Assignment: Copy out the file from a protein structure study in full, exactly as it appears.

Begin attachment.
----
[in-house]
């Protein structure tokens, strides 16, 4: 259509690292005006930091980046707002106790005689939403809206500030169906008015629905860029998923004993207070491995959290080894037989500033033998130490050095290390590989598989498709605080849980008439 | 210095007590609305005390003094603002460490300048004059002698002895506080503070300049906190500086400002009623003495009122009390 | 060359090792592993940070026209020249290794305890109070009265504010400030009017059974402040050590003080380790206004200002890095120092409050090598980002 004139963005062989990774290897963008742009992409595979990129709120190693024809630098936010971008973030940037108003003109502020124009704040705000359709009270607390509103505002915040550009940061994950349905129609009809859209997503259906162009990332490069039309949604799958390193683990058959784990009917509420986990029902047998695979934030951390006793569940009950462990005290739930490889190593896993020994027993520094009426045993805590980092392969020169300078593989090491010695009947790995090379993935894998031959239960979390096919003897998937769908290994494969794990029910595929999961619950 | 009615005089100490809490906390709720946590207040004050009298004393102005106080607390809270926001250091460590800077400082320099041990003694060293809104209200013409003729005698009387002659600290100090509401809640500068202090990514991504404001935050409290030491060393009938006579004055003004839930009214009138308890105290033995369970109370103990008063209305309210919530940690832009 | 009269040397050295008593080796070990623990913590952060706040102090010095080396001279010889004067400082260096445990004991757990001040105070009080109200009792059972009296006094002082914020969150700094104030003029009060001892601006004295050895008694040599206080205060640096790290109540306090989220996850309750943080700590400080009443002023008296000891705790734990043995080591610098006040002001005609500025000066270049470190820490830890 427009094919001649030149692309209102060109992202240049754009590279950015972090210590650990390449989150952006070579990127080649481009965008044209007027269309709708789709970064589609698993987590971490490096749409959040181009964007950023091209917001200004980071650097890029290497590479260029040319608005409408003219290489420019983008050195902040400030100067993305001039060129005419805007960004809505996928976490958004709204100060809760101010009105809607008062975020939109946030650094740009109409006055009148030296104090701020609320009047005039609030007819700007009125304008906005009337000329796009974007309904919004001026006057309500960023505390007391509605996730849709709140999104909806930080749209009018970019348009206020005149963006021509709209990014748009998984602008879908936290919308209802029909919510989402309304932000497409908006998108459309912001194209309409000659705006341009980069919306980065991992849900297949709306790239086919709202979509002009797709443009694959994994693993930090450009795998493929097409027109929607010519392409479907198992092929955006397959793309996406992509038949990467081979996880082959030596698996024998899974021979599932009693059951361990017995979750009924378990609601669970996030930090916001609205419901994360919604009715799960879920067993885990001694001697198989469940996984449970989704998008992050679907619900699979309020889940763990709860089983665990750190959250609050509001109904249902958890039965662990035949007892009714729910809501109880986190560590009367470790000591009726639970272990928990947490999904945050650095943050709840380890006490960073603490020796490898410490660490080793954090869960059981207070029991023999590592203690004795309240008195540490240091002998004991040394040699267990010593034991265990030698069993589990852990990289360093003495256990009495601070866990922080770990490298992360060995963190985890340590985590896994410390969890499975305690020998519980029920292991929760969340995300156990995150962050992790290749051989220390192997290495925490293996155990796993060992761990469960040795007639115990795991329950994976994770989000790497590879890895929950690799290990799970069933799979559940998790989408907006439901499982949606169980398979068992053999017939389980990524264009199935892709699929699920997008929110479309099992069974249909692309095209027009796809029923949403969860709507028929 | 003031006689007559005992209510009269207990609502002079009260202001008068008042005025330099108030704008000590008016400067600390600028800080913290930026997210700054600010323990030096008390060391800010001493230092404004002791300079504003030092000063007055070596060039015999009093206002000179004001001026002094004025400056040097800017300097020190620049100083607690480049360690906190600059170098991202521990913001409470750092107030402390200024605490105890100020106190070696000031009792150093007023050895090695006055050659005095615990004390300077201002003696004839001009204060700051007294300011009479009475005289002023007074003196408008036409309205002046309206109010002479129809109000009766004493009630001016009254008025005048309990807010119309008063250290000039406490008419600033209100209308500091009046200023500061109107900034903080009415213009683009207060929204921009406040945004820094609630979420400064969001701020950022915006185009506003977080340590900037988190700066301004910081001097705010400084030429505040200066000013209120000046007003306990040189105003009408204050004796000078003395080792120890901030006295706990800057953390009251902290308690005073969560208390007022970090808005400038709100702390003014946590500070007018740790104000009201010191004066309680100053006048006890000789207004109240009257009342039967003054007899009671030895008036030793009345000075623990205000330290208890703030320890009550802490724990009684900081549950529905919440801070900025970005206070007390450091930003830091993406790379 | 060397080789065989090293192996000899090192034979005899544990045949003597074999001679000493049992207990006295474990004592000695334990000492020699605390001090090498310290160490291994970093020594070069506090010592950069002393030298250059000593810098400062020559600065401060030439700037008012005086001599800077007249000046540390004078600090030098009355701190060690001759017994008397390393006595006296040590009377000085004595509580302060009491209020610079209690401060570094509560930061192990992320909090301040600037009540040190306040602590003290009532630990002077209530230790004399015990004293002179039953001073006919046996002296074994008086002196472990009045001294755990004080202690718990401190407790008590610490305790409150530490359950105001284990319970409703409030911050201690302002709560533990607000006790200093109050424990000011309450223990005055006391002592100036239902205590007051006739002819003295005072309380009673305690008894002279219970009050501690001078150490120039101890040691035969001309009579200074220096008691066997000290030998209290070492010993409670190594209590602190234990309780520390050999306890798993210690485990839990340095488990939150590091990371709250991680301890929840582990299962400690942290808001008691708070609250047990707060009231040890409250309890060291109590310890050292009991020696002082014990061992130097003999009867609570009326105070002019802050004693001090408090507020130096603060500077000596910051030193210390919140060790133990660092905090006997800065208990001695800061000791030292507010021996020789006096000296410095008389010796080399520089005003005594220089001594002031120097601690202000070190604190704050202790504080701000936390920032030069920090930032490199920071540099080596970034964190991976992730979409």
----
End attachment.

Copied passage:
[in-house]
């Protein structure tokens, strides 16, 4: 259509690292005006930091980046707002106790005689939403809206500030169906008015629905860029998923004993207070491995959290080894037989500033033998130490050095290390590989598989498709605080849980008439 | 210095007590609305005390003094603002460490300048004059002698002895506080503070300049906190500086400002009623003495009122009390 | 060359090792592993940070026209020249290794305890109070009265504010400030009017059974402040050590003080380790206004200002890095120092409050090598980002 004139963005062989990774290897963008742009992409595979990129709120190693024809630098936010971008973030940037108003003109502020124009704040705000359709009270607390509103505002915040550009940061994950349905129609009809859209997503259906162009990332490069039309949604799958390193683990058959784990009917509420986990029902047998695979934030951390006793569940009950462990005290739930490889190593896993020994027993520094009426045993805590980092392969020169300078593989090491010695009947790995090379993935894998031959239960979390096919003897998937769908290994494969794990029910595929999961619950 | 009615005089100490809490906390709720946590207040004050009298004393102005106080607390809270926001250091460590800077400082320099041990003694060293809104209200013409003729005698009387002659600290100090509401809640500068202090990514991504404001935050409290030491060393009938006579004055003004839930009214009138308890105290033995369970109370103990008063209305309210919530940690832009 | 009269040397050295008593080796070990623990913590952060706040102090010095080396001279010889004067400082260096445990004991757990001040105070009080109200009792059972009296006094002082914020969150700094104030003029009060001892601006004295050895008694040599206080205060640096790290109540306090989220996850309750943080700590400080009443002023008296000891705790734990043995080591610098006040002001005609500025000066270049470190820490830890 427009094919001649030149692309209102060109992202240049754009590279950015972090210590650990390449989150952006070579990127080649481009965008044209007027269309709708789709970064589609698993987590971490490096749409959040181009964007950023091209917001200004980071650097890029290497590479260029040319608005409408003219290489420019983008050195902040400030100067993305001039060129005419805007960004809505996928976490958004709204100060809760101010009105809607008062975020939109946030650094740009109409006055009148030296104090701020609320009047005039609030007819700007009125304008906005009337000329796009974007309904919004001026006057309500960023505390007391509605996730849709709140999104909806930080749209009018970019348009206020005149963006021509709209990014748009998984602008879908936290919308209802029909919510989402309304932000497409908006998108459309912001194209309409000659705006341009980069919306980065991992849900297949709306790239086919709202979509002009797709443009694959994994693993930090450009795998493929097409027109929607010519392409479907198992092929955006397959793309996406992509038949990467081979996880082959030596698996024998899974021979599932009693059951361990017995979750009924378990609601669970996030930090916001609205419901994360919604009715799960879920067993885990001694001697198989469940996984449970989704998008992050679907619900699979309020889940763990709860089983665990750190959250609050509001109904249902958890039965662990035949007892009714729910809501109880986190560590009367470790000591009726639970272990928990947490999904945050650095943050709840380890006490960073603490020796490898410490660490080793954090869960059981207070029991023999590592203690004795309240008195540490240091002998004991040394040699267990010593034991265990030698069993589990852990990289360093003495256990009495601070866990922080770990490298992360060995963190985890340590985590896994410390969890499975305690020998519980029920292991929760969340995300156990995150962050992790290749051989220390192997290495925490293996155990796993060992761990469960040795007639115990795991329950994976994770989000790497590879890895929950690799290990799970069933799979559940998790989408907006439901499982949606169980398979068992053999017939389980990524264009199935892709699929699920997008929110479309099992069974249909692309095209027009796809029923949403969860709507028929 | 003031006689007559005992209510009269207990609502002079009260202001008068008042005025330099108030704008000590008016400067600390600028800080913290930026997210700054600010323990030096008390060391800010001493230092404004002791300079504003030092000063007055070596060039015999009093206002000179004001001026002094004025400056040097800017300097020190620049100083607690480049360690906190600059170098991202521990913001409470750092107030402390200024605490105890100020106190070696000031009792150093007023050895090695006055050659005095615990004390300077201002003696004839001009204060700051007294300011009479009475005289002023007074003196408008036409309205002046309206109010002479129809109000009766004493009630001016009254008025005048309990807010119309008063250290000039406490008419600033209100209308500091009046200023500061109107900034903080009415213009683009207060929204921009406040945004820094609630979420400064969001701020950022915006185009506003977080340590900037988190700066301004910081001097705010400084030429505040200066000013209120000046007003306990040189105003009408204050004796000078003395080792120890901030006295706990800057953390009251902290308690005073969560208390007022970090808005400038709100702390003014946590500070007018740790104000009201010191004066309680100053006048006890000789207004109240009257009342039967003054007899009671030895008036030793009345000075623990205000330290208890703030320890009550802490724990009684900081549950529905919440801070900025970005206070007390450091930003830091993406790379 | 060397080789065989090293192996000899090192034979005899544990045949003597074999001679000493049992207990006295474990004592000695334990000492020699605390001090090498310290160490291994970093020594070069506090010592950069002393030298250059000593810098400062020559600065401060030439700037008012005086001599800077007249000046540390004078600090030098009355701190060690001759017994008397390393006595006296040590009377000085004595509580302060009491209020610079209690401060570094509560930061192990992320909090301040600037009540040190306040602590003290009532630990002077209530230790004399015990004293002179039953001073006919046996002296074994008086002196472990009045001294755990004080202690718990401190407790008590610490305790409150530490359950105001284990319970409703409030911050201690302002709560533990607000006790200093109050424990000011309450223990005055006391002592100036239902205590007051006739002819003295005072309380009673305690008894002279219970009050501690001078150490120039101890040691035969001309009579200074220096008691066997000290030998209290070492010993409670190594209590602190234990309780520390050999306890798993210690485990839990340095488990939150590091990371709250991680301890929840582990299962400690942290808001008691708070609250047990707060009231040890409250309890060291109590310890050292009991020696002082014990061992130097003999009867609570009326105070002019802050004693001090408090507020130096603060500077000596910051030193210390919140060790133990660092905090006997800065208990001695800061000791030292507010021996020789006096000296410095008389010796080399520089005003005594220089001594002031120097601690202000070190604190704050202790504080701000936390920032030069920090930032490199920071540099080596970034964190991976992730979409």